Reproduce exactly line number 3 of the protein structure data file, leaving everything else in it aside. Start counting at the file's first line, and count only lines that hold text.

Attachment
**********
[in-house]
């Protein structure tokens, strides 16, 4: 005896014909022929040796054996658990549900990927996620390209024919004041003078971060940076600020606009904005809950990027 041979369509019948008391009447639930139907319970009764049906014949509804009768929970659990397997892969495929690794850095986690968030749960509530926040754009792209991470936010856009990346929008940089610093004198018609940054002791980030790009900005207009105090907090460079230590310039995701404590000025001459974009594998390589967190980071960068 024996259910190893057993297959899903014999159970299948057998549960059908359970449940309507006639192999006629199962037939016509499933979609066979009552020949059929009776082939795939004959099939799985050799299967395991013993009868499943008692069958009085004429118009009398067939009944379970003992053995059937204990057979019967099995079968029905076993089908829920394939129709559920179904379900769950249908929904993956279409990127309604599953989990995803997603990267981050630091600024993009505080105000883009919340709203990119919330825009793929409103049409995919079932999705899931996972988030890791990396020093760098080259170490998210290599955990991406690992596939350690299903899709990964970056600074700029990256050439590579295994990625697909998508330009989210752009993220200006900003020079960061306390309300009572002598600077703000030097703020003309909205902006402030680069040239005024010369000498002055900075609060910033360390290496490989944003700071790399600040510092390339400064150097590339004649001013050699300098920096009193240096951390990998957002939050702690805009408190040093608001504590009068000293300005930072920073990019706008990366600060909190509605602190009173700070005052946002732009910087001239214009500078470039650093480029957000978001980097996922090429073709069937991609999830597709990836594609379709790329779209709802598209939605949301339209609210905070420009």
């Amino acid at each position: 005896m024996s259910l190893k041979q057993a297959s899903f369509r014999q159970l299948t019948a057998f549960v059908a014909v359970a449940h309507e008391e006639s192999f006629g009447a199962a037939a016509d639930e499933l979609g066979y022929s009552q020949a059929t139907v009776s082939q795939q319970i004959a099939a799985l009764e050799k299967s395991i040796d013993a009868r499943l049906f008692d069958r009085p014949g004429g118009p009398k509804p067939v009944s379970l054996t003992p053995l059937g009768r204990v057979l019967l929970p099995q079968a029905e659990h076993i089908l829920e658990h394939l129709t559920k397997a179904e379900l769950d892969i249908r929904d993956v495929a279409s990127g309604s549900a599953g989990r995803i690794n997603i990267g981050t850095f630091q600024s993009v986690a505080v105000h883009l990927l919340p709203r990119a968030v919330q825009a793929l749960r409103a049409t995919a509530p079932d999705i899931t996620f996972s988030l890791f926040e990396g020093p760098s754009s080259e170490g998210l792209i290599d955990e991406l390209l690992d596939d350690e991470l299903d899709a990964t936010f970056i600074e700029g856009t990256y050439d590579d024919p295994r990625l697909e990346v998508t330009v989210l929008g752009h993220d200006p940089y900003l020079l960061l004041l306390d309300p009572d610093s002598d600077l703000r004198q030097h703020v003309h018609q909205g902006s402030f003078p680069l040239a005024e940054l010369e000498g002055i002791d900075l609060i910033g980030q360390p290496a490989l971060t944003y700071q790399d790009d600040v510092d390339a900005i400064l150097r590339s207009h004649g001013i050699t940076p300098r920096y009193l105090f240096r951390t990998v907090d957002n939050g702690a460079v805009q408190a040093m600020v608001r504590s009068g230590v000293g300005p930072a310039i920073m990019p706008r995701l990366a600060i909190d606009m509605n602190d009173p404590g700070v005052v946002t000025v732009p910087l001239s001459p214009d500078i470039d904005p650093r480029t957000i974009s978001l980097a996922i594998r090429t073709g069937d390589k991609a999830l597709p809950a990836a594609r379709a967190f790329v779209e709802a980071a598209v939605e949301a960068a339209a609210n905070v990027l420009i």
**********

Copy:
């Amino acid at each position: 005896m024996s259910l190893k041979q057993a297959s899903f369509r014999q159970l299948t019948a057998f549960v059908a014909v359970a449940h309507e008391e006639s192999f006629g009447a199962a037939a016509d639930e499933l979609g066979y022929s009552q020949a059929t139907v009776s082939q795939q319970i004959a099939a799985l009764e050799k299967s395991i040796d013993a009868r499943l049906f008692d069958r009085p014949g004429g118009p009398k509804p067939v009944s379970l054996t003992p053995l059937g009768r204990v057979l019967l929970p099995q079968a029905e659990h076993i089908l829920e658990h394939l129709t559920k397997a179904e379900l769950d892969i249908r929904d993956v495929a279409s990127g309604s549900a599953g989990r995803i690794n997603i990267g981050t850095f630091q600024s993009v986690a505080v105000h883009l990927l919340p709203r990119a968030v919330q825009a793929l749960r409103a049409t995919a509530p079932d999705i899931t996620f996972s988030l890791f926040e990396g020093p760098s754009s080259e170490g998210l792209i290599d955990e991406l390209l690992d596939d350690e991470l299903d899709a990964t936010f970056i600074e700029g856009t990256y050439d590579d024919p295994r990625l697909e990346v998508t330009v989210l929008g752009h993220d200006p940089y900003l020079l960061l004041l306390d309300p009572d610093s002598d600077l703000r004198q030097h703020v003309h018609q909205g902006s402030f003078p680069l040239a005024e940054l010369e000498g002055i002791d900075l609060i910033g980030q360390p290496a490989l971060t944003y700071q790399d790009d600040v510092d390339a900005i400064l150097r590339s207009h004649g001013i050699t940076p300098r920096y009193l105090f240096r951390t990998v907090d957002n939050g702690a460079v805009q408190a040093m600020v608001r504590s009068g230590v000293g300005p930072a310039i920073m990019p706008r995701l990366a600060i909190d606009m509605n602190d009173p404590g700070v005052v946002t000025v732009p910087l001239s001459p214009d500078i470039d904005p650093r480029t957000i974009s978001l980097a996922i594998r090429t073709g069937d390589k991609a999830l597709p809950a990836a594609r379709a967190f790329v779209e709802a980071a598209v939605e949301a960068a339209a609210n905070v990027l420009i």